In a post-Covid world, we can no longer assume that a student’s age and mathematical experiences line up in previously expected ways. Indeed, they may not even be close.
It’s a tension that’s always existed, of course, but our current situation truly brings attention to this issue. Our curricular, assessment and accountability systems, along with our expectation-setting mechanisms, still operate on the assumption that standards for a given grade level are the appropriate content for all students at that grade level.
In recent years it’s become common to center curriculum around standards, which has been helpful in many ways. Standards focus the content through grade-level slices, provide a common, shared reference for the mathematics, and ideally reflect a coherence from year to year. They also set a baseline for expectations around mathematics that all students should have the opportunity to learn. This aspect is important, as history tells us that not all students have access to important mathematics content. Without shared expectations, there is a legitimate concern that too many students may fall through the cracks. Perhaps certain topics or courses would not be offered, or adults may set low expectations for students in their charge.
If we view mathematics as something other than a checklist of skills — which we should — we need to consider the progressions that coherently connect the ideas together. That is, we must reflect on how ideas build on ideas, much like a plot line develops in a novel. Good standards are based on such progressions. Standards writers imagine the mathematical progressions and figure out how to slice those progressions into grade-level-size chunks. A grade-level chunk is designed to be taught over roughly nine months. So, as long as the opportunity to learn (seat time) matches the grade-level chunk of time requirements, the standards may work as designed.
Textbooks, assessments and accountability are all designed around grade-level chunks. As for expectations, the notion of access to grade-level content becomes an efficient way to talk about the mathematics all students should experience. That is, it becomes easy to use the collective expectations of grade-level standards as a proxy for individual student expectations. To many on the outside, if your students are not meeting grade-level standards, the thinking would go, you are setting low expectations. If you are teaching a group of third-grade students, those students should now be working on third-grade mathematics. Expectations may too easily be driven by student age, not prior opportunity to learn, nor based on what was previously learned, nor how a student is currently thinking about mathematics.
There’s a well-intentioned desire to maintain the existing focus on age-based grade-level goals even as the opportunities to learn have become uneven. And with that, there’s much talk about accelerating learning to catch up and maintain high expectations. I think it’s time, though, to address some challenging questions:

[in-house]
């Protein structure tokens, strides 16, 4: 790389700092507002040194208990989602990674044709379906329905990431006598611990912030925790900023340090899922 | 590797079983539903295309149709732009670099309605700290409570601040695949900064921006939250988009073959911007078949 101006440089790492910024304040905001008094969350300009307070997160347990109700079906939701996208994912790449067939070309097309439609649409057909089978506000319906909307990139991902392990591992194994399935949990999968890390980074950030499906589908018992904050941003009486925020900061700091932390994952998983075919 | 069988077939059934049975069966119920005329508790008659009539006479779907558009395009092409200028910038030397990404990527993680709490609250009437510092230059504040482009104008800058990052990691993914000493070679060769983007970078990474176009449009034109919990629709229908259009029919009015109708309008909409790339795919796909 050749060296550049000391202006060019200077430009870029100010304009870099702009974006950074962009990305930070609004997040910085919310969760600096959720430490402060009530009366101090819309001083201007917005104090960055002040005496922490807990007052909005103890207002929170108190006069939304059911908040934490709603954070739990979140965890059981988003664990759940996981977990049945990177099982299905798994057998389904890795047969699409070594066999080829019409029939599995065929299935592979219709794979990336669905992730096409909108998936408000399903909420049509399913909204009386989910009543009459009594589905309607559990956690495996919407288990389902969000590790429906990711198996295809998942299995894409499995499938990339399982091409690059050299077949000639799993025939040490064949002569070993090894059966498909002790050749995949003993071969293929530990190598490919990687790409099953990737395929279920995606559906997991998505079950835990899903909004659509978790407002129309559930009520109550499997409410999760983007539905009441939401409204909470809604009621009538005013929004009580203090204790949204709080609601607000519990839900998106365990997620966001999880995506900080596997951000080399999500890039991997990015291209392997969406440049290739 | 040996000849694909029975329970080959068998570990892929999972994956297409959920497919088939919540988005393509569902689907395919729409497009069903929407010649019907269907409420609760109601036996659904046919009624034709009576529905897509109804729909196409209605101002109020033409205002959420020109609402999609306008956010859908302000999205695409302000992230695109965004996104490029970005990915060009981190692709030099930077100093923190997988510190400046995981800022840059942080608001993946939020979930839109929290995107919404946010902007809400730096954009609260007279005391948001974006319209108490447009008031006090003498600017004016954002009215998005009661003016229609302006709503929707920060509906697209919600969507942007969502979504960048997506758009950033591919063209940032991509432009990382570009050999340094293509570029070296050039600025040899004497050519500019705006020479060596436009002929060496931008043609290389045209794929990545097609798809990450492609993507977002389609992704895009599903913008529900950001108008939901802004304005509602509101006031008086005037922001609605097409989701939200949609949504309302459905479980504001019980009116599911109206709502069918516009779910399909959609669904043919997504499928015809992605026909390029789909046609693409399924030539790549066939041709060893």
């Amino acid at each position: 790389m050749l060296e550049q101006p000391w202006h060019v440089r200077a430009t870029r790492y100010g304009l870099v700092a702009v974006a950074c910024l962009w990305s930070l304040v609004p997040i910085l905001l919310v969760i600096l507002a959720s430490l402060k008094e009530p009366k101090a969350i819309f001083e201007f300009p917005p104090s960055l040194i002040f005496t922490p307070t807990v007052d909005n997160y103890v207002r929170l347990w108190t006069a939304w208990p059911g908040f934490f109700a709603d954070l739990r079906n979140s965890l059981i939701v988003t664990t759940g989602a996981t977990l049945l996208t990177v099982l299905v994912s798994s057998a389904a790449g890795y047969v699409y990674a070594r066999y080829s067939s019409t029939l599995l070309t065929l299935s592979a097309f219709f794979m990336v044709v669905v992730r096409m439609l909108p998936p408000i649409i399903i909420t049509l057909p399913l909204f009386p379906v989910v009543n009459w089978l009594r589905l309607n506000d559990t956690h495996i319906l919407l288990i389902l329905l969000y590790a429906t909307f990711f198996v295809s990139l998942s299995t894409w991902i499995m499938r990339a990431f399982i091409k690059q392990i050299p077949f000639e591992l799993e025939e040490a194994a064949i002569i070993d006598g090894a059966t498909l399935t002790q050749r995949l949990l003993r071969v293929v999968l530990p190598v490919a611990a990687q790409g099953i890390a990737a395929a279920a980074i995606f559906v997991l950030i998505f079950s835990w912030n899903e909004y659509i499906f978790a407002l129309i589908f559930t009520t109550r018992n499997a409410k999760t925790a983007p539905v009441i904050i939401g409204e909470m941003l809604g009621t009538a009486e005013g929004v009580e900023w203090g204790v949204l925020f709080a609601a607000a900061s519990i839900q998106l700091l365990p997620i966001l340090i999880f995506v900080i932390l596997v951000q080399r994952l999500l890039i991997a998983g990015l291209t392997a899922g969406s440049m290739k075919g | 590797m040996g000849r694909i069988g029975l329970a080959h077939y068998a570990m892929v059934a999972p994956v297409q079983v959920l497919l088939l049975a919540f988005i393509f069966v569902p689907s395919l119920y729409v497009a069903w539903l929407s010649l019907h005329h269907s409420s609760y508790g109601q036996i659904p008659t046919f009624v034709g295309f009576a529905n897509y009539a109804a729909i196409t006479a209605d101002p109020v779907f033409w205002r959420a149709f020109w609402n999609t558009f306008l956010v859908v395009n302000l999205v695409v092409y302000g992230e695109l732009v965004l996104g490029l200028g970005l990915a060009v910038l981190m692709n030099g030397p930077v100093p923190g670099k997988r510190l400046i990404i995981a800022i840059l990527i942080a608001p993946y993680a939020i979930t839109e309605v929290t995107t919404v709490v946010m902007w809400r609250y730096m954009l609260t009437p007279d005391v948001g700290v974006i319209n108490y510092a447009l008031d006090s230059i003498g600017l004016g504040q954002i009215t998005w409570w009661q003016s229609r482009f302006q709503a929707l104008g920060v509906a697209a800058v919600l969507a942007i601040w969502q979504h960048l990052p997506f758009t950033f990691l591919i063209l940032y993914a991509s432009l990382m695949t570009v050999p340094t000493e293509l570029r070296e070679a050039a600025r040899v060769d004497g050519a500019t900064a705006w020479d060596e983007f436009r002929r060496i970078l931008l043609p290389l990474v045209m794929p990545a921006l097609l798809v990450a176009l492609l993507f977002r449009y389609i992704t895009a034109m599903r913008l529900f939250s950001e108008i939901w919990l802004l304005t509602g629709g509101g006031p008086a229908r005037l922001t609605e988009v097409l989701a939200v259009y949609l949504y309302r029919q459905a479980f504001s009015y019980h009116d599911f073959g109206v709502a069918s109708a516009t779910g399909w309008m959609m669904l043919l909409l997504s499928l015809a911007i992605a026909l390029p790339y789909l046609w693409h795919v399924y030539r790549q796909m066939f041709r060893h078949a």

- What happens when prior opportunities to learn no longer reasonably match the pre-set, age-based grade-level chunks of mathematical content?
- At what point does accelerating to reach grade level cause more harm than good? (Such a point, I would contend, must exist.)
- If not simply grade-level standards, what expectations should we have for our students?
The wonderful thing about mathematics is that it makes sense. It’s a discipline that is grounded in sense-making. An unfortunate irony is that it’s the subject where students often leave class believing it doesn’t make any sense. When math is presented primarily as a checklist of procedures to learn, such a belief is unsurprising. However, an emphasis on mathematical thinking, and specifically how students are thinking, promotes making sense of mathematics and highlights how procedures are only part of the experience.
Thinking transcends grade levels. Instead of focusing first on age-based, grade-level standards that assume a prior opportunity to learn, we might instead examine how we can set high expectations based on existing student thinking — where students are now, and where we want them to be. Such an approach would require a tremendous amount of thinking and effort to design and implement, but the outcome would be better for students.
Too many students already have a tense relationship with mathematics and see it as a collection of disparate facts and procedures rather than a coherent system that makes sense. Left unquestioned, the current situation could too easily further separate students from experiencing that connectedness and the beauty in mathematics. In a rush to catch up, or accelerate, the possibility of ignoring how students are thinking about mathematics and connecting ideas may be seen as optional, rather than essential. It’s time to find better ways to set high expectations for learners that are grounded more in individual student thinking than their dates of birth.
Ted Coe is director of content advocacy and design in mathematics at NWEA.
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